Who is to judge Mark Zmuda, the vice principal fired by Seattle's Eastside Catholic School for announcing his intention to marry his gay partner?
This is the kind of dilemma posed by Pope Francis' "who am I to judge" comment about homosexuals during his flight back to Rome from South America.
Students and parents are angrily protesting the ousting of the popular Zmuda. Everyone knew he was gay; the firing offense was that he was getting into a same-sex marriage. Some parents took the pope at his word: Why indeed judge Zmuda?
Francis' sentiments have become a mantra for many lesbian, gay, bisexual and transgender advocates as meaning gay and lesbian sexuality is within the bounds of moral approval. The anathema visited upon homosexual acts by the Vatican ("intrinsically disordered") is believed to have been superseded by the pope's tolerance in the view of these hopeful thinkers. And who's to blame them for the optimism in that ray of hope?
But in the real world of the Seattle archdiocese, decisions are supposed to be guided by official church teaching. The Catholic church's opposition to same-sex marriage isn't just advice. Practically speaking, it's church law. What option do Archbishop J. Peter Sartain and the Eastside administration have but to follow the rule?
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Nothing the pope has said gets to a particular case such as this and others that are cropping up. Perhaps that's what the pope intends. He utters a personal vision of how things should be, even contrary to church teaching, hoping it will spark a grassroots debate that will eventually bring about change. Let a wholesale discussion work it out. He has endorsed a much more communal, conciliar church, so maybe he's playing the role of catalyst.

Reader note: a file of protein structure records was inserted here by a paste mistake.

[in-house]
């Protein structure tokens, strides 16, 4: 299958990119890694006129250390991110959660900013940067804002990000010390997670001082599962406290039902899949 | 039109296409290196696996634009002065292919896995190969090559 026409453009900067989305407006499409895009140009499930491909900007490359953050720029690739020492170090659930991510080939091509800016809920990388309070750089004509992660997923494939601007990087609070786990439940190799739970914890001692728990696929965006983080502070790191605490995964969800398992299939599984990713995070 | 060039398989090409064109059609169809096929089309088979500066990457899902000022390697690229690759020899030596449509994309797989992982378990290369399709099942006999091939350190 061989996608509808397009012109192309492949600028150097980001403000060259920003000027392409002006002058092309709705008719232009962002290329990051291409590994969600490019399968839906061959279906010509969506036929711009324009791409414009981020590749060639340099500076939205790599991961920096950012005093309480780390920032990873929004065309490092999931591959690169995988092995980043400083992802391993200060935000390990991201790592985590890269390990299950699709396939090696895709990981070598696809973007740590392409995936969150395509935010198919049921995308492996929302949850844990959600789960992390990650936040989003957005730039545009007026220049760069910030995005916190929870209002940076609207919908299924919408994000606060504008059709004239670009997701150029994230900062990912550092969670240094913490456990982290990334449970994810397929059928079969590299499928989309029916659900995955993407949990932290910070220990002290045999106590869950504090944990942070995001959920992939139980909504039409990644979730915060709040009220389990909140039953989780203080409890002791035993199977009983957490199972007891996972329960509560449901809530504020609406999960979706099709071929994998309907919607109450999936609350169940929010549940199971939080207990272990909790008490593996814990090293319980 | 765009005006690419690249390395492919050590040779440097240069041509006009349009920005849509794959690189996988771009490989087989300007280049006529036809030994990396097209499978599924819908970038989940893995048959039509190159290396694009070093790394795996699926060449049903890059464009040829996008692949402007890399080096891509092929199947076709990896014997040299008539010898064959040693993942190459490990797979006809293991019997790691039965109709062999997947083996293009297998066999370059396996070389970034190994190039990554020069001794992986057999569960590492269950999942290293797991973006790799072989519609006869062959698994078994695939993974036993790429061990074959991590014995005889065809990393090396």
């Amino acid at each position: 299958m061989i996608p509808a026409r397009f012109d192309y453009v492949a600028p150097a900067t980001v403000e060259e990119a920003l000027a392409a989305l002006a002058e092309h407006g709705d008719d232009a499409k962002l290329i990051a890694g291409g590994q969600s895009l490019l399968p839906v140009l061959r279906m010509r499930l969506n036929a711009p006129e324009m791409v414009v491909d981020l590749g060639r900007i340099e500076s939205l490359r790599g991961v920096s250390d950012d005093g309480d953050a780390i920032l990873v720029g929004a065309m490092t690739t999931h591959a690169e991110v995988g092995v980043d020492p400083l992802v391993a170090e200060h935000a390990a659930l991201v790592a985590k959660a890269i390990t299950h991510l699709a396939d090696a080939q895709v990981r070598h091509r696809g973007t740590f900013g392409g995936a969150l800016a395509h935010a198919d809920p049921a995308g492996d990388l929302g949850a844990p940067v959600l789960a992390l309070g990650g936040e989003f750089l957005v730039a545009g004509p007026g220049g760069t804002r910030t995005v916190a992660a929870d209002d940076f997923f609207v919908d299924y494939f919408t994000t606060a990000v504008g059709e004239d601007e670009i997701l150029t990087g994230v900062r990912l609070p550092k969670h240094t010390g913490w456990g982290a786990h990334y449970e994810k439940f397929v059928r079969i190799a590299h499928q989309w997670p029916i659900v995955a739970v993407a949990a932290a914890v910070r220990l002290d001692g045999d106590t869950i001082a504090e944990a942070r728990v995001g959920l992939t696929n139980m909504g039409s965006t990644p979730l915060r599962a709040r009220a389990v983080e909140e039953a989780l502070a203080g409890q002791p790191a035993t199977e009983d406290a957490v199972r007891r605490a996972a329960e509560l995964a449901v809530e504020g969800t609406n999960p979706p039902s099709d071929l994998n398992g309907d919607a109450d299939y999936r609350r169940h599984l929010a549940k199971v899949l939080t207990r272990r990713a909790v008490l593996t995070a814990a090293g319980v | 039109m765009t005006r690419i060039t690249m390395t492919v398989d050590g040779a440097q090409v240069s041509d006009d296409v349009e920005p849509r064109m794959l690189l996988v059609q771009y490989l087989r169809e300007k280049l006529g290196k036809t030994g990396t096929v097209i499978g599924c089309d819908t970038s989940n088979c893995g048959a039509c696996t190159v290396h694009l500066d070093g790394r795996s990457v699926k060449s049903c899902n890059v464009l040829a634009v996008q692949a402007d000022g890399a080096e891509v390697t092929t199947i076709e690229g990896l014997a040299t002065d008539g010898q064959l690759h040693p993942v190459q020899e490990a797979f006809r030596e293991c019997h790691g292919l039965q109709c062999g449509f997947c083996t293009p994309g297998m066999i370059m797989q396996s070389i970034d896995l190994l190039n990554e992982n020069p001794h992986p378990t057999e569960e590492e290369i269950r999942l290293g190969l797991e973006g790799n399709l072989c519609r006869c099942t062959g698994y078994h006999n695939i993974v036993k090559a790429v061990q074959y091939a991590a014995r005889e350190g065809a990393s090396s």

For the archbishop to contravene church teaching would be an entirely different matter. He could exercise his conscience in favor of Zmuda, but the penalty he would surely pay -- reprimand and possible dismissal -- would presumably be the same as if an enlightened pope weren't in charge. The sentiment has little to do with the judgment on the ground, as it's turning out.
Zmuda had apparently stayed on the right side of the church law by identifying himself as gay without being directly tied to homosexual eroticism, which the church condemns. "Ask not, tell not" gave him a respected place at the school. Marrying your partner removes doubt. Without some kind of clearance from Rome, what could Sartain realistically do even if he wanted to?
The church's moral judgment on Zmuda and others caught in similar gaps between papal ideals and concrete rules is causing confusing and allegations of hypocrisy. No matter how much students and parents sympathize with Zmuda and invoke the pope's words to bolster their cause, the law is still the judge.
Years ago, bishops often blamed the growing dissent among Catholics on "confusion" over church teachings, though most understood quite well but disagreed. Now we have cause for actual confusion on other grounds. Something dramatic may yet narrow that gap, but unless and until it does, it may be difficult to find the right judge.
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